Lithuanian transport Minister Rokas Masiulis says the Vilnius-Kaunas link is part of Rail Baltica and should be funded through the same instrument as the whole project, and any doubts might undermine the whole project.
Henrik Hololei, Director-General for Mobility and Transport in the European Commission, says he understands why Lithuania wants to modernize the railway between its second-biggest city and its capital, but adds that the spur could legally become part of Rail Baltica in 2023 at the earliest.
“It is clear that once you have a modern international railway passing your country, you would expect that your capital is also in one way or another connected to it,” Hololei told BNS in Ljubljana.
“The current TEN-T maps have been completed and they are legally enforced. We just cannot change the maps like that in relation to the Rail Baltica. We will have a review in 2023. I am sure that we will find a way how to take into account the interest of your country when we are making the adjustments to the TEN-T maps next time,” he said.
Masiulis says any doubts on the previous agreement regarding the Vilnius-Kaunas spur might undermine the whole project.
“The European Commission is very much aware of Lithuania’s position. The Vilnius-Kaunas link is part of Rail Baltica and should be funded through the same financial instrument, just as the whole project is. I repeated that two weeks ago during the Rail Baltica forum in Tallinn. Any doubts on this agreements might have negative influence on the Rail Baltica project we want to jointly implement by the beginning of 2026”, Masiulis told BNS Lithuania.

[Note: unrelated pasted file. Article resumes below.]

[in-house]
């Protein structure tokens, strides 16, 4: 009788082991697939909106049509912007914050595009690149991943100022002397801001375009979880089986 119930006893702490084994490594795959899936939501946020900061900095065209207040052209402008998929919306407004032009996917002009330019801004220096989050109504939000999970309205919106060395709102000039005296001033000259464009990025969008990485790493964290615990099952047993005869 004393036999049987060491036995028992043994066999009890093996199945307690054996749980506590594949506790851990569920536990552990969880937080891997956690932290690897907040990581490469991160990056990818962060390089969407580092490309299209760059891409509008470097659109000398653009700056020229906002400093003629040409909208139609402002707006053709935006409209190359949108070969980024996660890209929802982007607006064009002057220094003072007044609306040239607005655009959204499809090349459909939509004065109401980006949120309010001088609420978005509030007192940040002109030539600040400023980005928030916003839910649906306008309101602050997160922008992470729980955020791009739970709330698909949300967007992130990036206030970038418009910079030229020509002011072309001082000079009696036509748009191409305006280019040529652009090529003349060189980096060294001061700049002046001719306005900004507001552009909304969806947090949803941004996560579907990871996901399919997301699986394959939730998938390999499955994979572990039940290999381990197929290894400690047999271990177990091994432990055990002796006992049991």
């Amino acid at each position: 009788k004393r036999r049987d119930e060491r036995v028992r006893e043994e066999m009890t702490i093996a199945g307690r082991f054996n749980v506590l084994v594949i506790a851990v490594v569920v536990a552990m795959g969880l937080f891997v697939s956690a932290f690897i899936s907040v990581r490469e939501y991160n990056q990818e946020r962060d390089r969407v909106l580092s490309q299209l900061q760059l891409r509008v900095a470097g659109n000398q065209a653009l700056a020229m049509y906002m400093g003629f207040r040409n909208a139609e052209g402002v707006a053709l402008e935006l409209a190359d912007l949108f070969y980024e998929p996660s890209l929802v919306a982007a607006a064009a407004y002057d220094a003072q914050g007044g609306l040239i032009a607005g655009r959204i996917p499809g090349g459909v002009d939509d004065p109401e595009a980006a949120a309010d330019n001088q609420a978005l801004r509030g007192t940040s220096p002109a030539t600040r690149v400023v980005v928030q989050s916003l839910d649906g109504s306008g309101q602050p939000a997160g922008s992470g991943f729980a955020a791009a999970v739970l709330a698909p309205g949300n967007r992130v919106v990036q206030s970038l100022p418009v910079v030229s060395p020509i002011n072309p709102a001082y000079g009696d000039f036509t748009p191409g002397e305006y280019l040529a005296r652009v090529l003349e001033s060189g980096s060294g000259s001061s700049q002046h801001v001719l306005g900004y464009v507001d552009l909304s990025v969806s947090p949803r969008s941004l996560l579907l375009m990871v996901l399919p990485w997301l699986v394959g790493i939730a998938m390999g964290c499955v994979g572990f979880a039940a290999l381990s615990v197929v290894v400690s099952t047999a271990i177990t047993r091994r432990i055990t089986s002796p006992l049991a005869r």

The minister in early April called on the Commission to legally recognize the spur as a part of Rail Baltica.
According to the minister, that would allow Lithuania to obtain funding under the Connecting Europe Facility (CEF) for the 100-kilometer railway line.
Hololei believes that Lithuania could use regional policy funds for the Vilnius-Kaunas spur.
“Nothing prevents today the Lithuanian authorities to use the regional funds. That, of course, would be a Lithuanian national decision,” the EU official said.
Karolis Sankovskis, CEO of Rail Baltica Statyba (Rail Baltica Construction), a subsidiary of the state railway company Lietuvos Geležinkeliai (Lithuanian Railways), declined to comment on this position to BNS.
A feasibility study on including Vilnius into the Rail Baltica project was presented to EU officials and partners in Ljubljana on Thursday.
According to the study, a journey from Vilnius to Kaunas on the Rail Baltic line would last some 38 minutes, compared with around an hour currently.
An agreement with the EU’s executive body on the Vilnius spur was reached in April 2014. A study carried out by Aecom in the fall of that year found that the spur would be economically beneficial and would cost around 850 million euros.